In the past several decades, the world has seen an unfortunate increase in high school and university shootings. This dreadful trend is a product of many circumstances of the modern age, including stress, frustration, bullying, the popularization of violence, and psychological issues.
An incident that remains notorious for its macabre outcome is known as the “University of Texas Tower Shooting.” On the morning of August 1, 1966, a former U.S. Marine sharpshooter named Charles Whitman wreaked havoc on the grounds of The University of Texas at Austin.
On the night of July 31st/August 1st, Whitman killed his mother and wife and left a note stating that he did so to spare them the public humiliation. Before arriving at the University of Texas, Whitman bought an arsenal of weapons which included several rifles, a sawed-off shotgun, and a .357 Magnum revolver. He then entered the University’s observation deck which is situated on the 28th floor of the Tower building and began his brutal killing spree.
He first killed the unfortunate observation deck receptionist who stood in his way and then proceeded to shoot at random people on the university grounds. Since he was a trained sharpshooter, many of his shots were lethal. He killed 14 people and wounded 31, several of whom barely survived.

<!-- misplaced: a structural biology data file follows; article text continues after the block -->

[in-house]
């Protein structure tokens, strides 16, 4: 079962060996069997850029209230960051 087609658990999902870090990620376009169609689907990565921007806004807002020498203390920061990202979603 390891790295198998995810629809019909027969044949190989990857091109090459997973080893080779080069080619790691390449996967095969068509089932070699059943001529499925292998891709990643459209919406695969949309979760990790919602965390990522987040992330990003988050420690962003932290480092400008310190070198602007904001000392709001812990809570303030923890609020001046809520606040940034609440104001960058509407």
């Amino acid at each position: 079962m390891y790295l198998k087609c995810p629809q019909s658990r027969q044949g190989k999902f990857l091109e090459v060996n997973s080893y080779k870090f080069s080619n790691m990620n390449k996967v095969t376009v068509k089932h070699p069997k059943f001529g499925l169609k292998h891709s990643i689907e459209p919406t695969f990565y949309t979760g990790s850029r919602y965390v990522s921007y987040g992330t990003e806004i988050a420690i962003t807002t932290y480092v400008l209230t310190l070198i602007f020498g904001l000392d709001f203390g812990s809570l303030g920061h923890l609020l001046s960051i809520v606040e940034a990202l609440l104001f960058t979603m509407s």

Although the police were called four minutes after Whitman started shooting, they were unprepared and had no efficient tactic that would quickly resolve the situation. One officer was killed, and several were wounded during Whitman’s 96-minute killing spree.
The man who greatly helped the police to end the crisis was Allen Crum, a 40-year old retired Air Force tail gunner who was the manager at the University Bookstore. He offered to help the police and was immediately given a rifle. He and three police officers managed to reach the observation deck where Whitman had set up his sniper nest: they stormed the nest and killed Whitman.
The observation deck was closed down after the shooting and was opened two years later. However, it was closed down again in 1975 after four people committed suicide. It is now open again, but all visitors have to be screened by metal detectors before they are allowed access to the 28th floor of the tower.
It is unknown what caused Whitman to commit the horrible atrocity; some speculate that the separation of his parents was the trigger for his mental instability.
However, during the autopsy of Whitman’s body, a small tumor was found in his brain, and contemporary doctors speculate that the tumor affected his brain and induced a psychotic state.